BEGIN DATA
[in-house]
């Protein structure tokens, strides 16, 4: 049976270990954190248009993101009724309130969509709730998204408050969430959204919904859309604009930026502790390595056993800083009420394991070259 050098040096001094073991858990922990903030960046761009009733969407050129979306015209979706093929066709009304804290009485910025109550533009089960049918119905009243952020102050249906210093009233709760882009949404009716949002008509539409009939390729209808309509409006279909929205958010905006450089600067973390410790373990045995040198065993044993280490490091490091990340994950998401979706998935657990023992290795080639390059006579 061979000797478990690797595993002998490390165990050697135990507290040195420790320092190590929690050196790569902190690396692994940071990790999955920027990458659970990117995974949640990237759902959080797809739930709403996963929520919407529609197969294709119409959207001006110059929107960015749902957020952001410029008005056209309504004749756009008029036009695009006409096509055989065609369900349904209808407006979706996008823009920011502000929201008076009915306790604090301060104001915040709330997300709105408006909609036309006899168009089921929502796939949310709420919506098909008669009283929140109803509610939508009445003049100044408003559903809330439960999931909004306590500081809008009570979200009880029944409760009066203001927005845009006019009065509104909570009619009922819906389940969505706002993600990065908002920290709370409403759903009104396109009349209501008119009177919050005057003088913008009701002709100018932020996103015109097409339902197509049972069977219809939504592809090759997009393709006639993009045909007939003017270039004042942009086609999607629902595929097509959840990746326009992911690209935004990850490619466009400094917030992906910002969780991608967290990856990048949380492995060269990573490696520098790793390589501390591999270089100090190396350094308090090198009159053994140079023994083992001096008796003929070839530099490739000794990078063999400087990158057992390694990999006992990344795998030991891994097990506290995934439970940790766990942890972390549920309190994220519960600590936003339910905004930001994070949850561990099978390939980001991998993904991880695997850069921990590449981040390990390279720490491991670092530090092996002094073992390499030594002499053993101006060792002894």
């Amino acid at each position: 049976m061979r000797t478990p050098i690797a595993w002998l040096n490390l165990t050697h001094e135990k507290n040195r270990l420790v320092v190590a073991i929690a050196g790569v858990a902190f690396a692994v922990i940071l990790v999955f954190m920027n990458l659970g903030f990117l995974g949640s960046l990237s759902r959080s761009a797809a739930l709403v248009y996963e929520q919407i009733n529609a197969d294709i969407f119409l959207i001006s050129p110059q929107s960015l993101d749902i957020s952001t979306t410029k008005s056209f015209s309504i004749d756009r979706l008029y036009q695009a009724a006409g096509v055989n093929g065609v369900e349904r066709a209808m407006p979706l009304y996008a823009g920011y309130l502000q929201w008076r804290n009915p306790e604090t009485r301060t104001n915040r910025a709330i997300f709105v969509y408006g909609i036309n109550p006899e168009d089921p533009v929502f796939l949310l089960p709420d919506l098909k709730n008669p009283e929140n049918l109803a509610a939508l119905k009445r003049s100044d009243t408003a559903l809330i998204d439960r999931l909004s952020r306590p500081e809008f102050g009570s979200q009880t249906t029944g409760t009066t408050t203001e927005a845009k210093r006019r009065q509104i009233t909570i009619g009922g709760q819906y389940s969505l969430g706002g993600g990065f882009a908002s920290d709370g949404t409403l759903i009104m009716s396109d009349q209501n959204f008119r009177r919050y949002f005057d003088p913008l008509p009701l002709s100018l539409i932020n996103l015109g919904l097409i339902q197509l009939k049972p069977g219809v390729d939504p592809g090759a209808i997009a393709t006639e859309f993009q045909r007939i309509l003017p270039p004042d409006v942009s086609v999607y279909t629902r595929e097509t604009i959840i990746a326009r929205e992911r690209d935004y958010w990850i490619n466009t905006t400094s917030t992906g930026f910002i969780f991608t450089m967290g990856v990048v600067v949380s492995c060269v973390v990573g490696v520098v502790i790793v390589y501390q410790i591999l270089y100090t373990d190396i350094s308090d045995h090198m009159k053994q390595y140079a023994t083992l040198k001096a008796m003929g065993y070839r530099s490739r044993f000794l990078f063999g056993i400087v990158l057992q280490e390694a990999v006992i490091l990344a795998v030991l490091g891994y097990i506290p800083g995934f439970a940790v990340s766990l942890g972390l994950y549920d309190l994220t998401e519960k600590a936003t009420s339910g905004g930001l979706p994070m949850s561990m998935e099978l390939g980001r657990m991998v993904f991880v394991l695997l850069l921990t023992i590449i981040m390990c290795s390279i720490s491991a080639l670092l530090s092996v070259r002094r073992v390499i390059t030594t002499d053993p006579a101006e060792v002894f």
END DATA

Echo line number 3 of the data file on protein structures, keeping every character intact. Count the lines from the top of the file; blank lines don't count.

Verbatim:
């Amino acid at each position: 049976m061979r000797t478990p050098i690797a595993w002998l040096n490390l165990t050697h001094e135990k507290n040195r270990l420790v320092v190590a073991i929690a050196g790569v858990a902190f690396a692994v922990i940071l990790v999955f954190m920027n990458l659970g903030f990117l995974g949640s960046l990237s759902r959080s761009a797809a739930l709403v248009y996963e929520q919407i009733n529609a197969d294709i969407f119409l959207i001006s050129p110059q929107s960015l993101d749902i957020s952001t979306t410029k008005s056209f015209s309504i004749d756009r979706l008029y036009q695009a009724a006409g096509v055989n093929g065609v369900e349904r066709a209808m407006p979706l009304y996008a823009g920011y309130l502000q929201w008076r804290n009915p306790e604090t009485r301060t104001n915040r910025a709330i997300f709105v969509y408006g909609i036309n109550p006899e168009d089921p533009v929502f796939l949310l089960p709420d919506l098909k709730n008669p009283e929140n049918l109803a509610a939508l119905k009445r003049s100044d009243t408003a559903l809330i998204d439960r999931l909004s952020r306590p500081e809008f102050g009570s979200q009880t249906t029944g409760t009066t408050t203001e927005a845009k210093r006019r009065q509104i009233t909570i009619g009922g709760q819906y389940s969505l969430g706002g993600g990065f882009a908002s920290d709370g949404t409403l759903i009104m009716s396109d009349q209501n959204f008119r009177r919050y949002f005057d003088p913008l008509p009701l002709s100018l539409i932020n996103l015109g919904l097409i339902q197509l009939k049972p069977g219809v390729d939504p592809g090759a209808i997009a393709t006639e859309f993009q045909r007939i309509l003017p270039p004042d409006v942009s086609v999607y279909t629902r595929e097509t604009i959840i990746a326009r929205e992911r690209d935004y958010w990850i490619n466009t905006t400094s917030t992906g930026f910002i969780f991608t450089m967290g990856v990048v600067v949380s492995c060269v973390v990573g490696v520098v502790i790793v390589y501390q410790i591999l270089y100090t373990d190396i350094s308090d045995h090198m009159k053994q390595y140079a023994t083992l040198k001096a008796m003929g065993y070839r530099s490739r044993f000794l990078f063999g056993i400087v990158l057992q280490e390694a990999v006992i490091l990344a795998v030991l490091g891994y097990i506290p800083g995934f439970a940790v990340s766990l942890g972390l994950y549920d309190l994220t998401e519960k600590a936003t009420s339910g905004g930001l979706p994070m949850s561990m998935e099978l390939g980001r657990m991998v993904f991880v394991l695997l850069l921990t023992i590449i981040m390990c290795s390279i720490s491991a080639l670092l530090s092996v070259r002094r073992v390499i390059t030594t002499d053993p006579a101006e060792v002894f």